Not to be confused with the 1970’s style laminate flooring we all outgrew, today’s laminate is sustainable, cost-effective and durable. Read on for more about the new age of Laminate flooring.

My history in the floor covering industry goes back into the early 1970s, when I worked in my family’s floor covering store. Our business was mostly residential carpet, resilient flooring, and a little bit of wood. The most popular floors for residential kitchens were vinyl tile and sheet products.  When I left for the commercial side in 1992, laminate flooring had not yet arrived. By the late 1990s it had, and quickly became a very popular option for residential kitchens. Many characteristics that made laminate popular then are still relevant today; Affordable, Sustainably Produced, Durable, Authentic designs and ease of installation. Today’s laminate also features technological advancements.  Its water resistance allows even better performance.  Advances in embossing and sheen levels create design realism that even experienced professionals confuse with real wood.

What is Laminate?

Laminate is a “floating floor” panel with a mechanical locking system that “clicks” together without any adhesives. This multi-layer flooring is made by permanently bonding melamine impregnated paper to a high-density fiberboard (HDF) with heat and pressure. The bottom layer or balancing layer, protects the flooring from moisture. The water resistant core layer provides a rigid and dimensionally stable base as well as indentation resistance. The design layer incorporates the beautiful and realistic faux-wood or natural stone image. The melamine top layer provides protection against stains, fading, burns, scratching and wear.  Laminate is a very hard flooring material, so it’s not only durable but sounds and feels like the real thing.

“PVC Free” building materials are increasingly in demand today, and laminate floors do not contain PVC (Polyvinyl chloride) or formaldehyde. Manufacturers create the core layers by using wood and wood by products and Laminate floors meet all indoor air quality certifications such as Green Guard, CARB II, TSCA Title VI, PEFC and LEED.  Some manufacturers Laminate flooring is fully recyclable, and the manufacturer and the products are CO2 negative!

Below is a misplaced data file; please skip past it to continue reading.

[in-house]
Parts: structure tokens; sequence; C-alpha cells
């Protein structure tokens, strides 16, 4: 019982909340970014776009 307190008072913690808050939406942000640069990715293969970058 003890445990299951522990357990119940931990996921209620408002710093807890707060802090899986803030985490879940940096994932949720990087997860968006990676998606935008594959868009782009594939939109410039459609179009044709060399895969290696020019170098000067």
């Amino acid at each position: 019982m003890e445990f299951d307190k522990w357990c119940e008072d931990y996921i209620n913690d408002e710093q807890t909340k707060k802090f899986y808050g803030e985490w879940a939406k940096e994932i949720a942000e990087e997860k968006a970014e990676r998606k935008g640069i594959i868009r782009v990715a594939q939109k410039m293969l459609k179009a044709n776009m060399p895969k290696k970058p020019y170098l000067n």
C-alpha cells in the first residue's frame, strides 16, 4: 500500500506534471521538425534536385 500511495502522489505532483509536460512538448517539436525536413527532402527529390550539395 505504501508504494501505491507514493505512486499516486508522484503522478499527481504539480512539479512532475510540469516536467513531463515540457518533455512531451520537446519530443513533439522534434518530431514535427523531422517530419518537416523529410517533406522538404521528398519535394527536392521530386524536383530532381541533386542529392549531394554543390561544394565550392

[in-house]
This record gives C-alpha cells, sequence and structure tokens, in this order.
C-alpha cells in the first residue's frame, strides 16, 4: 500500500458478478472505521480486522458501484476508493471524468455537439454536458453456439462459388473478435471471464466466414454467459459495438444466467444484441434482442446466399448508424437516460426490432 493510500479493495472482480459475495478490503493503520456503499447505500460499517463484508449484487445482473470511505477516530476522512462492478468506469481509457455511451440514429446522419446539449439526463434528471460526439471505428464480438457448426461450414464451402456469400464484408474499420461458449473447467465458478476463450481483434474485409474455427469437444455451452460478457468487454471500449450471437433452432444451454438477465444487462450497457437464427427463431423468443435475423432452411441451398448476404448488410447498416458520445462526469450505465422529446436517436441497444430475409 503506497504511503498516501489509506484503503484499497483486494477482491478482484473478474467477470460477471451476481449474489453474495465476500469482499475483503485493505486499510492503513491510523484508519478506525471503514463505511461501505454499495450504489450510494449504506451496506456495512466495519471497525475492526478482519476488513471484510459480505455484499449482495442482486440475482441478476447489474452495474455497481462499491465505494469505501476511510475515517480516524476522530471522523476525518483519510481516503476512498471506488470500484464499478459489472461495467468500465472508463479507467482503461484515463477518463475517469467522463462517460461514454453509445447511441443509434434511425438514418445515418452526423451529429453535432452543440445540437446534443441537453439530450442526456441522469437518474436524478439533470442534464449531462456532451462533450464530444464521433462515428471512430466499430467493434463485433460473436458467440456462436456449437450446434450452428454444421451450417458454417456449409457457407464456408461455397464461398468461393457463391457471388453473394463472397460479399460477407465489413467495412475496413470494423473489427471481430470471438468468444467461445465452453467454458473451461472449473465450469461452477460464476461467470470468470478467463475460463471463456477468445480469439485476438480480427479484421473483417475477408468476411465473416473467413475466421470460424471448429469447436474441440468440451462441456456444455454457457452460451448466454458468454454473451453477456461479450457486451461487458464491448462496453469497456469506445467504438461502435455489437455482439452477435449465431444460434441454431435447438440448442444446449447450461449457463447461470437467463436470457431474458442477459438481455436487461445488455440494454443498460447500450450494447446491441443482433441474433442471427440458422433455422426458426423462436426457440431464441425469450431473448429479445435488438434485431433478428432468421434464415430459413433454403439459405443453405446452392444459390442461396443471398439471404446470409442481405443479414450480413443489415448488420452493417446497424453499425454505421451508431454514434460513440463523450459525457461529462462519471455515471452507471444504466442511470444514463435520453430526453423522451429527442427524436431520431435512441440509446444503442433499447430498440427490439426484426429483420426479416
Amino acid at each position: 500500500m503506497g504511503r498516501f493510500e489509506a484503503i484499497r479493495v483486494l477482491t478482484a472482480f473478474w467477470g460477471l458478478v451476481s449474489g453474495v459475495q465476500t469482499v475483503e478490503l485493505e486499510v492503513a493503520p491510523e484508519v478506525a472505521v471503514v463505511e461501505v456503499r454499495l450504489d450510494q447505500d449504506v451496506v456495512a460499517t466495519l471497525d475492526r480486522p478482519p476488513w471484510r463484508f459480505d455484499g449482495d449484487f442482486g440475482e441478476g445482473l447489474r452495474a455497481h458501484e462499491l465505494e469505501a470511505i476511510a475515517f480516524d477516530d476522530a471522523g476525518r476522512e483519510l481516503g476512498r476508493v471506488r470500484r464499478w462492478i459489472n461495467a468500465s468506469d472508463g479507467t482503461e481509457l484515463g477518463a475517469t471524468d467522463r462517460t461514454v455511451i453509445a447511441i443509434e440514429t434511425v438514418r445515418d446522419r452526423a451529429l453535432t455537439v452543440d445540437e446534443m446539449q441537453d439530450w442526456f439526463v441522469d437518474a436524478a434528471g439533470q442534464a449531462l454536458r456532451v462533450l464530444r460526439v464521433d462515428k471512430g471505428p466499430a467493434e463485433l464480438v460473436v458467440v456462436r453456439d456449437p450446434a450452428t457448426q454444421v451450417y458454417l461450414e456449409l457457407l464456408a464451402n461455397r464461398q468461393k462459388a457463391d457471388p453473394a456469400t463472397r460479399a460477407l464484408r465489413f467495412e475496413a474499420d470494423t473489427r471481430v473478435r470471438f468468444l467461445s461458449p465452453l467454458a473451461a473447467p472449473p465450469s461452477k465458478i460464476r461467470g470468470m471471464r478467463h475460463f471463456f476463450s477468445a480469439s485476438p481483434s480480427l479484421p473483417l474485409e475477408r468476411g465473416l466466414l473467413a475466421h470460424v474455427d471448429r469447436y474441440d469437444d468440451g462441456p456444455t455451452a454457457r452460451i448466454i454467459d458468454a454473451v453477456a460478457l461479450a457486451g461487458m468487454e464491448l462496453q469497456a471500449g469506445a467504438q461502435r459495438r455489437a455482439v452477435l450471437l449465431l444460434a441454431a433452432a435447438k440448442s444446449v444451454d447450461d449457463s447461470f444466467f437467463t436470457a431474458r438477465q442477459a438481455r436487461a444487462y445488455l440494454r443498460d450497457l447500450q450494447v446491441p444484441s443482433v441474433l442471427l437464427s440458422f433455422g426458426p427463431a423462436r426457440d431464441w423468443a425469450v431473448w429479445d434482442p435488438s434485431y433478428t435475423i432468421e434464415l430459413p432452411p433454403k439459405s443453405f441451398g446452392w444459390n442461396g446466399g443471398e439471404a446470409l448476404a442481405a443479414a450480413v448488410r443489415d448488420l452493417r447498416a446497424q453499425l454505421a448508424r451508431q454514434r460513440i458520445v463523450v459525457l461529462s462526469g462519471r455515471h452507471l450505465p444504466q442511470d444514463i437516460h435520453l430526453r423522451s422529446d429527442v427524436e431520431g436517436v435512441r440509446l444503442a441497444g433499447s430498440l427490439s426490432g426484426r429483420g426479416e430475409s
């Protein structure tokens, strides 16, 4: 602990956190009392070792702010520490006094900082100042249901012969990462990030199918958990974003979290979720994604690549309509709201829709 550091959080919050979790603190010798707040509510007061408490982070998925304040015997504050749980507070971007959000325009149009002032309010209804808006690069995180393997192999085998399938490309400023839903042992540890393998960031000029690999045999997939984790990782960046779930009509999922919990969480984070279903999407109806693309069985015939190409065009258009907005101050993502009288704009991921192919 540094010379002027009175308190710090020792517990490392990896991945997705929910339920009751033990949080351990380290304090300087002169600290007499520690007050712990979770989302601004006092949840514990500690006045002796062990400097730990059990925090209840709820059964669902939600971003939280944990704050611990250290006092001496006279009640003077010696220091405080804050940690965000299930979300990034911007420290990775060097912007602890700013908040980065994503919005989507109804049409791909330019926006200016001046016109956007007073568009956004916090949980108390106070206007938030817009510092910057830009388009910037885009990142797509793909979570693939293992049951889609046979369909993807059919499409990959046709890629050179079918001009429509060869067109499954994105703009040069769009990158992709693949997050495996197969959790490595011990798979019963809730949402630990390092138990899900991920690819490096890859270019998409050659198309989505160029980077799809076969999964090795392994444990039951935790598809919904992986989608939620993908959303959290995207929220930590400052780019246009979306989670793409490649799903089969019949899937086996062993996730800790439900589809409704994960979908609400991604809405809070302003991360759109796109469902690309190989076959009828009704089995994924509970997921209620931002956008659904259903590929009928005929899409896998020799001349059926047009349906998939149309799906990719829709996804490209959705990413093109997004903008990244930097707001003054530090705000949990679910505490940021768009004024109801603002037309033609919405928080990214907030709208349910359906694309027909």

Laminate standards are governed by NALFA (North American Laminate Flooring Association), an accredited ANSI standards developing organization that publishes installation standards, testing and performance criteria that are the benchmark by which all quality laminate flooring is measured. Their website contains commercial and residential Buyers Guides, white papers and educational opportunities for users and specifiers of Laminate.

Ease of installation

I remember talking to my father in those days about the popularity of laminate for his business, and how different it was than the resilient flooring he and I had grown up with. Installing resilient floors usually involved a lot of substrate preparation, such as removing old floors, and/or installing new underlayment like plywood. Laminate requires less preparation because it is a rigid “floating floor”  and does not glue down. Substrates still need to be flat and level, without any dips or high spots, but they don’t need to be “smooth as glass” as they do for a glue down resilient flooring.  One of the most important factors for installing floating floors is to allow the recommended expansion space around the perimeter of a room, and often within the flooring field on very long runs. This allows the floor to “float” (expand and contract) with environmental changes. For the same reason, it’s also very important not to fasten anything through the floor or install anything heavy on top, such as millwork, cabinets, a reception desk, or other heavy weight. You must install these items first, and the flooring installed around them, allowing the recommended expansion space. Matching moldings are available to cover the expansion spaces and take care of transitions, stair nosing, and other trim pieces.